I’ve mentioned a couple of times here that the first movie I ever “owned” on VHS was an edited-for-TV version of The Karate Kid, which my sister and I must have watched at least twenty times, to the point that the tape itself was completely degraded (in fact, I’d argue that I’ve seen the film more often, though less recently, than legendary KK-watcher and ESPN Sports Guy, Bill Simmons). I’m not terribly proud of this fact about myself, but as a child of the 1980s trapped in suburbia, my options were somewhat limited, and as a sports-meets-coming-of-age movie, it’s not half-bad. So, I greeted the news of a remake featuring Jackie Chan and Jaden Smith with mild derision.
It sounded like a bad idea, an unnecessary and silly remake, but nothing that would occlude my memories of the original film. On principle, I’m not necessarily opposed to the idea of remakes or reimaginings of older cultural texts, whether adaptations of novels or plays, so why be so protective of an older movie? Plus, it’s not as if I felt the need to defend the Macchio-Morita version. It satisfied some vague repetition compulsion when I was a teenager, but I no longer want to revisit it, so when I found out about the trailer for the remake (via a Fayetteville Observer blog), I watched it more out of a sense of curiosity than anything else.
And although I still find the remake completely unnecessary, I found the trailer oddly intriguing. like many popular remakes, the new film borrows heavily from the older one: the kid moves far from home to a “foreign” environment (more on that in a minute), he gets bullied by a gang of karate thugs, and his mentor teaches him karate using a variety of unorthodox methods. Many of the shots–the Kid riding away from his old ‘hood looking out the window of a car, a high-angle shot of the mentor’s garden–directly echo the original film. But the context is a little off. Instead of moving to LA and getting bullied by a bunch of WASPy jerks, Jaden moves to China instead, perhaps suggesting the film has its eyes trained on international markets. But although the film has a professional polish, part of me felt as if I was watching a “sweded” version of Karate Kid, rather than a Hollywood remake, as if someone who half-remembered the original film took some of the more memorable scenes and threw them together and made up the rest. Mocking the “wax on-wax off” scenes in the original with new moves (“take off jacket”) was mildly funny, but the rest seems like an extremely expensive fan production, albeit one trained toward launching one career and reviving another.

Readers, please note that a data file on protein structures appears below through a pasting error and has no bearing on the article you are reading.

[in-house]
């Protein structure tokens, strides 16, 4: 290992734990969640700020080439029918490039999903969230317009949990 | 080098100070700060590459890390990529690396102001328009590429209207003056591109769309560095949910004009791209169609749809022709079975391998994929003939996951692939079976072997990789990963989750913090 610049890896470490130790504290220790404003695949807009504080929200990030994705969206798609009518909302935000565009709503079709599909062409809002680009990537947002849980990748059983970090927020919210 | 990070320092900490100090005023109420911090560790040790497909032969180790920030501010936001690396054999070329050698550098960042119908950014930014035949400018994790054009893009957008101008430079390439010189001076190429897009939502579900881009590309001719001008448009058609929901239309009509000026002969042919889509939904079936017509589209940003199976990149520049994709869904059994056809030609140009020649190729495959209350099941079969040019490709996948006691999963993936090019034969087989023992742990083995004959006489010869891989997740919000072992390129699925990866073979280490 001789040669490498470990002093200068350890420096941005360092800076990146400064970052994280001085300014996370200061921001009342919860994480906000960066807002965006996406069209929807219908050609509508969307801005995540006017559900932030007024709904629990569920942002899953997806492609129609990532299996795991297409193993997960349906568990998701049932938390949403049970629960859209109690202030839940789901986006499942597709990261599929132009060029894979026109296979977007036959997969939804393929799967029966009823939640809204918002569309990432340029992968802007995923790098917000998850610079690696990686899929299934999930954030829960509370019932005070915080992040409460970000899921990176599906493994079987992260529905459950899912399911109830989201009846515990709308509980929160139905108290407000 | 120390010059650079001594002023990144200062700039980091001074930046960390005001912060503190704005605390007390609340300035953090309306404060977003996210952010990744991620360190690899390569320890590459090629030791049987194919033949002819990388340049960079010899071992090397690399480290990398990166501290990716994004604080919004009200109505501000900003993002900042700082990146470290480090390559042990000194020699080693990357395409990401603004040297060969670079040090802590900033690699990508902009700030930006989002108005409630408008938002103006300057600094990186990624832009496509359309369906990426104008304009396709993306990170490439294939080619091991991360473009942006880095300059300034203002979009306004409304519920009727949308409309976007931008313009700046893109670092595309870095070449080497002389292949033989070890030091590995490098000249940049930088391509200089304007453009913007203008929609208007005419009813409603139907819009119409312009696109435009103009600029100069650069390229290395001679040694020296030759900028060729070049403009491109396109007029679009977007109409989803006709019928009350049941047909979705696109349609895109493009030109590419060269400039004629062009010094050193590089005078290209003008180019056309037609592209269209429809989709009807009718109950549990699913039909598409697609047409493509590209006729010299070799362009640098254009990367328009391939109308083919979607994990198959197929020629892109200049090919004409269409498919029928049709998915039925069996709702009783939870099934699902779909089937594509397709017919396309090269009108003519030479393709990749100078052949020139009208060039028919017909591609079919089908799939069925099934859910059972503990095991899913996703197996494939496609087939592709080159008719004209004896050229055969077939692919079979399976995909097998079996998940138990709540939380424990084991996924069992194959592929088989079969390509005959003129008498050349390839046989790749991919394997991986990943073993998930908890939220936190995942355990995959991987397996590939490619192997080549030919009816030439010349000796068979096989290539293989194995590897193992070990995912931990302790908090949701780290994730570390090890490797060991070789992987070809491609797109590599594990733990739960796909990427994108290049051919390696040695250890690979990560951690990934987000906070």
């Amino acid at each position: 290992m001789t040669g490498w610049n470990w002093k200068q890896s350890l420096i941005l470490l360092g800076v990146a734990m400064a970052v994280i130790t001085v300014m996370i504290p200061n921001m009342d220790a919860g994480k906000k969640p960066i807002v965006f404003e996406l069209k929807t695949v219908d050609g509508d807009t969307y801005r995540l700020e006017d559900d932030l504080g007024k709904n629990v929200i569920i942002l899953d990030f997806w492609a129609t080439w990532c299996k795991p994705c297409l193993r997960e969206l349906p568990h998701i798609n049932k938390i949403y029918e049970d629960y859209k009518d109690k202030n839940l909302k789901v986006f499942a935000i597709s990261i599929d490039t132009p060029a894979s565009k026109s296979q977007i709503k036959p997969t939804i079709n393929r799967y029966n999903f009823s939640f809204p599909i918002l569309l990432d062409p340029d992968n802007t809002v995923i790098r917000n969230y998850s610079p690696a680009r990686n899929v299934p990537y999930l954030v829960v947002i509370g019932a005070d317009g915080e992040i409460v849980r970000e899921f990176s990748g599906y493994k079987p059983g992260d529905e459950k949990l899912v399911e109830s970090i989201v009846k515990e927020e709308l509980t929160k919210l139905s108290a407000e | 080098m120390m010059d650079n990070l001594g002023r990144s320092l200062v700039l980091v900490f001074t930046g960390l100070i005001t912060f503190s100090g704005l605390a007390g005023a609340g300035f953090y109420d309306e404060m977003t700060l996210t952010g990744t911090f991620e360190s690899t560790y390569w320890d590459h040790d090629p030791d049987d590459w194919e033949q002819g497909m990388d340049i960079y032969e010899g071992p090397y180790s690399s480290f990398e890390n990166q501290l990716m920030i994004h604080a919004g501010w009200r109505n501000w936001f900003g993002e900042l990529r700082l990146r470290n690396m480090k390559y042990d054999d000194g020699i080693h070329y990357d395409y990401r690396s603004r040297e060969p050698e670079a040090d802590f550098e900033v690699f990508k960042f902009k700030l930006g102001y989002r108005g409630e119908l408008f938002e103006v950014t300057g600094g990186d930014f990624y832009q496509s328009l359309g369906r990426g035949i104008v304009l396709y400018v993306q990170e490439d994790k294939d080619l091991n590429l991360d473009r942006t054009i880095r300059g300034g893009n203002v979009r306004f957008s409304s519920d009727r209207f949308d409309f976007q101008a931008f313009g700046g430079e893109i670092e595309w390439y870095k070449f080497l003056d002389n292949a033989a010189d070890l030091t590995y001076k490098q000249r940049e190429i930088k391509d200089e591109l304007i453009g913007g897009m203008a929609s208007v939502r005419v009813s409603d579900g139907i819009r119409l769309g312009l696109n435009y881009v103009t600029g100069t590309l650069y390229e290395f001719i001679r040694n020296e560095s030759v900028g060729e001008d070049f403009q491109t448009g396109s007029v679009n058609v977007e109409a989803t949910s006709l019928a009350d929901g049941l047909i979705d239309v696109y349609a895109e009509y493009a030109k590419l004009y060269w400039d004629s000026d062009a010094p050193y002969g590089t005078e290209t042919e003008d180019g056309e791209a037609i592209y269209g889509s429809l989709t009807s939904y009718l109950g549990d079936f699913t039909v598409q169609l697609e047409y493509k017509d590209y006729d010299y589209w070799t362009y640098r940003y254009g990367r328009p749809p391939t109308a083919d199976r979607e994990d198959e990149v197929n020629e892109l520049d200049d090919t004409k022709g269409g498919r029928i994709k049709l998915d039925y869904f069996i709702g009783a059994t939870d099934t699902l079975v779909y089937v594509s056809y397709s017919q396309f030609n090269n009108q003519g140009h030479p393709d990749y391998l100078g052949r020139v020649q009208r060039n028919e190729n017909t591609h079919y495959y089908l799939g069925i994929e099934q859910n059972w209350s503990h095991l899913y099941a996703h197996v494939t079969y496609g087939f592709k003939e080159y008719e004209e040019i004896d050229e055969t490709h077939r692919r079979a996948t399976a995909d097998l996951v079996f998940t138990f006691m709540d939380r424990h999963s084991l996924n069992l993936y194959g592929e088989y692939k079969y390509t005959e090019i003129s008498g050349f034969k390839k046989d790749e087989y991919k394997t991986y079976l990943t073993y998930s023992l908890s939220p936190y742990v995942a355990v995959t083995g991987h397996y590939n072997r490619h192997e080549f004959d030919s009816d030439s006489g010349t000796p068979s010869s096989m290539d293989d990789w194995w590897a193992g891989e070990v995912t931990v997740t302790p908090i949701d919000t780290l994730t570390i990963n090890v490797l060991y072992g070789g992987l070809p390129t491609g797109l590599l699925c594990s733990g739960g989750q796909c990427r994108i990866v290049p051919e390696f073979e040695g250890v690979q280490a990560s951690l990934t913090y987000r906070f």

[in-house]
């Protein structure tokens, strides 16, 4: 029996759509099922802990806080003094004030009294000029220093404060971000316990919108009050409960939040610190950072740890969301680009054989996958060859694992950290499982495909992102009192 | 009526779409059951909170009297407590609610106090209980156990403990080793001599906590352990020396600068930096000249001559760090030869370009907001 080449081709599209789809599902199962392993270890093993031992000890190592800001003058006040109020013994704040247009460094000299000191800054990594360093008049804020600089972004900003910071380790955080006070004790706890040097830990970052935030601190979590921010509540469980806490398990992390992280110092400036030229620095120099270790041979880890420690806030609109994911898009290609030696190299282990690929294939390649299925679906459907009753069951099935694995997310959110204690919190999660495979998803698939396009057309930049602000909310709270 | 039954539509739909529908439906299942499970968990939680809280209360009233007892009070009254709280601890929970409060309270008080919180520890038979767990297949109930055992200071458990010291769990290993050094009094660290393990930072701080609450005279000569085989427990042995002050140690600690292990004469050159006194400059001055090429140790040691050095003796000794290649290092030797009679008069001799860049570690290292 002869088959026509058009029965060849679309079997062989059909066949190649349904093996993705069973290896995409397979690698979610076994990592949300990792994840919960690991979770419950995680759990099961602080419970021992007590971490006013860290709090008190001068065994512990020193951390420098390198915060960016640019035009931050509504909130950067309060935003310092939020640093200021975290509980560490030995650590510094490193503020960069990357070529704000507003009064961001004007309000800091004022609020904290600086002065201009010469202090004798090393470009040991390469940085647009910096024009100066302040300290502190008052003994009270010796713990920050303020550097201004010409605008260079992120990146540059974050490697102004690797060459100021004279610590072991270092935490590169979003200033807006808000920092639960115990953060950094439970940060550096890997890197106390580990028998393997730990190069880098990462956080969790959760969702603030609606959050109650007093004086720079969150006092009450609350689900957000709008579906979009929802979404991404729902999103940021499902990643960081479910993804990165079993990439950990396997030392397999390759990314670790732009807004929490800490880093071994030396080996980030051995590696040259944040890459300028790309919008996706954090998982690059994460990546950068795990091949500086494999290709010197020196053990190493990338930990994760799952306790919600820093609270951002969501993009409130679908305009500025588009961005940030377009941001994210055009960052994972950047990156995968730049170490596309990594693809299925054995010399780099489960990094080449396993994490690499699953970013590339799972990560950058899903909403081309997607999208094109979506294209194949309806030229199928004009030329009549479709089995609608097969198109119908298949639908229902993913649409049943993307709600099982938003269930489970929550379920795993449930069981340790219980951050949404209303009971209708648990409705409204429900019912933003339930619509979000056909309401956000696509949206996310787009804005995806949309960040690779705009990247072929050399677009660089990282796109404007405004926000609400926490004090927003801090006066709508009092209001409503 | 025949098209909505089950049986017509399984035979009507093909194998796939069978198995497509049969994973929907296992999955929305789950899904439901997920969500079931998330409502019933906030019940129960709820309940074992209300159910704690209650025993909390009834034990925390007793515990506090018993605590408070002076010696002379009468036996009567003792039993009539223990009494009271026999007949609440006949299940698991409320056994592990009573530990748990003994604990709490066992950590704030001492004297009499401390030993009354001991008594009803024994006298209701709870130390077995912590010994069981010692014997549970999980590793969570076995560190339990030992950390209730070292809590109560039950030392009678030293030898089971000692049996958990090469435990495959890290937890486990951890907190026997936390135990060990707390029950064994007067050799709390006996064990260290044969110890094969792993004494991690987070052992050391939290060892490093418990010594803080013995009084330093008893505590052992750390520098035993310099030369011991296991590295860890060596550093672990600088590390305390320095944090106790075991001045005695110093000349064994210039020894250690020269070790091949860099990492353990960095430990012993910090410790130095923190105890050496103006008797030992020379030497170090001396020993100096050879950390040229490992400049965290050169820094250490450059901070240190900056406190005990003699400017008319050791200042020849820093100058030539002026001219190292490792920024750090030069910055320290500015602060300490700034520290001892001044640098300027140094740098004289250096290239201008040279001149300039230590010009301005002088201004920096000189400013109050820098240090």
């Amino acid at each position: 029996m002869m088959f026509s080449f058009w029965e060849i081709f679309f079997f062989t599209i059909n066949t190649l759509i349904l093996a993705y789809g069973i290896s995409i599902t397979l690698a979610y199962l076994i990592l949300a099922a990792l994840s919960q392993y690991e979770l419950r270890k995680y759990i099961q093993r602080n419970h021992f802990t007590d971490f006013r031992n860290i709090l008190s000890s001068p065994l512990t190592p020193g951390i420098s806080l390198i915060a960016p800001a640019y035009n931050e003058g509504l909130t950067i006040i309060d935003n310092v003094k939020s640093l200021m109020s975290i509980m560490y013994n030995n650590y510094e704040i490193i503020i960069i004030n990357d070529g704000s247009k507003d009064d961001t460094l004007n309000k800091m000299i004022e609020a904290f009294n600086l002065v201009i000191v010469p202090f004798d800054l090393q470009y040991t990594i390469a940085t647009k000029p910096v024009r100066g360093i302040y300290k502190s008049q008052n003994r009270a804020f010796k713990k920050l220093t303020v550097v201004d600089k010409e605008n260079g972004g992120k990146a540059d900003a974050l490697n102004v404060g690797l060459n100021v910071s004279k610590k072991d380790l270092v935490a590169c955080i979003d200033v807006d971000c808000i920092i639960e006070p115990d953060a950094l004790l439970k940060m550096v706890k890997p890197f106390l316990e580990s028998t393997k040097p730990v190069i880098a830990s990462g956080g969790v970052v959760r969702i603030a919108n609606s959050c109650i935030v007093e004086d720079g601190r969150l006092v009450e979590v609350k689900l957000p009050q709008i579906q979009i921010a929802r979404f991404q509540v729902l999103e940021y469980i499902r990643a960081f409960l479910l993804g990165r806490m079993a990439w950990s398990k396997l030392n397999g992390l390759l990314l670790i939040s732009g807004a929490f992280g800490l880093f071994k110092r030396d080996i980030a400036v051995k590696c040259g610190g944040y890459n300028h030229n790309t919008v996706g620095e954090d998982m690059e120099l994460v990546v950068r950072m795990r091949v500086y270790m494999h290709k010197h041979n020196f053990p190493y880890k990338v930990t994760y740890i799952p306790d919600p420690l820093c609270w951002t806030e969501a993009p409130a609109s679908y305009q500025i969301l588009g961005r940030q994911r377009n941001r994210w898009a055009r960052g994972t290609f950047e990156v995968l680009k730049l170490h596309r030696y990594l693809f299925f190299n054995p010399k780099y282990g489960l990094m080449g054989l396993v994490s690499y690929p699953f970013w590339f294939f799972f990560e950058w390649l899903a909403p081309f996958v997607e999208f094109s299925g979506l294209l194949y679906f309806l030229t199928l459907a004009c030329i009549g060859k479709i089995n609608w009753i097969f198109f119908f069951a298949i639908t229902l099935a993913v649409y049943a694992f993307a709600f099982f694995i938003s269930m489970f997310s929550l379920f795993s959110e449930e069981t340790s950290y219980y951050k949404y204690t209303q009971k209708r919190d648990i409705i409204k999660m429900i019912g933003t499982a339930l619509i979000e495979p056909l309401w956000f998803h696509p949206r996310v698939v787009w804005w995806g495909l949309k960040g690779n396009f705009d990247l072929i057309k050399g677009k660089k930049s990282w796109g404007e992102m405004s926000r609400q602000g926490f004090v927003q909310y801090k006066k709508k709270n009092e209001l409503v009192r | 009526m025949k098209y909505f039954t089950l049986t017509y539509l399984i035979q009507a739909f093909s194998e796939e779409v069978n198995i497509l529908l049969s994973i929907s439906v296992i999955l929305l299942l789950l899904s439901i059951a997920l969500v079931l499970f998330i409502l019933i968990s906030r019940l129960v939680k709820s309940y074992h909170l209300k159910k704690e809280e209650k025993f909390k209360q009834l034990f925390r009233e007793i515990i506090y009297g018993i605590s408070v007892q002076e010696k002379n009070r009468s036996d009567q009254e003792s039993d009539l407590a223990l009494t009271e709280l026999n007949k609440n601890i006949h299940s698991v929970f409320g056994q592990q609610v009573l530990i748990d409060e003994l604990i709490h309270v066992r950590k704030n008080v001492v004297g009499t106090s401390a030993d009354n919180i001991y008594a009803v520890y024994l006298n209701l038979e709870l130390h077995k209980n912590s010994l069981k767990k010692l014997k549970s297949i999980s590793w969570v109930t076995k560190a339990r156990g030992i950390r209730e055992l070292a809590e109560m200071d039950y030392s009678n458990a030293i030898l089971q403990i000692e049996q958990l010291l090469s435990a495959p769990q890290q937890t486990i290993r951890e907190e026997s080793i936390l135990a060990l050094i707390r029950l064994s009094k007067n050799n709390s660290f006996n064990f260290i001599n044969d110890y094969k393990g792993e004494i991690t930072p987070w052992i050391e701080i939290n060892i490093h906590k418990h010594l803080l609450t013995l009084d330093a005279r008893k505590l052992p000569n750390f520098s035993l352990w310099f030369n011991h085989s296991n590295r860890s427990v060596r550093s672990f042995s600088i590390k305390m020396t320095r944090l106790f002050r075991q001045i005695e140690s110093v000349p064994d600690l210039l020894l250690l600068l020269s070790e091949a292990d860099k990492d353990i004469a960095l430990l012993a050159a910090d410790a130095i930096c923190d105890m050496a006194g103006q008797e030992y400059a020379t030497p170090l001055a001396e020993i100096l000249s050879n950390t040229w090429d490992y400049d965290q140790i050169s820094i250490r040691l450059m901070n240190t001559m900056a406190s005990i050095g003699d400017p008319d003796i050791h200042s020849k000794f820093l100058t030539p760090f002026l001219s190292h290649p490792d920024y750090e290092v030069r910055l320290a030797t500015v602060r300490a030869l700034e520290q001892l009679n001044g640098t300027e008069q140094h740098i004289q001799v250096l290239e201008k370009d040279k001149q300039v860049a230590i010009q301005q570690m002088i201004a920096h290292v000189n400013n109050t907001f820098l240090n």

I still have almost no interest in seeing the remake, but seeing the uncanny echoes of the original in the trailer had the obvious effect of reminding me about my childhood pleasure at watching the original while also illustrating just how much things have changed since the original came out, twenty-five or so years ago.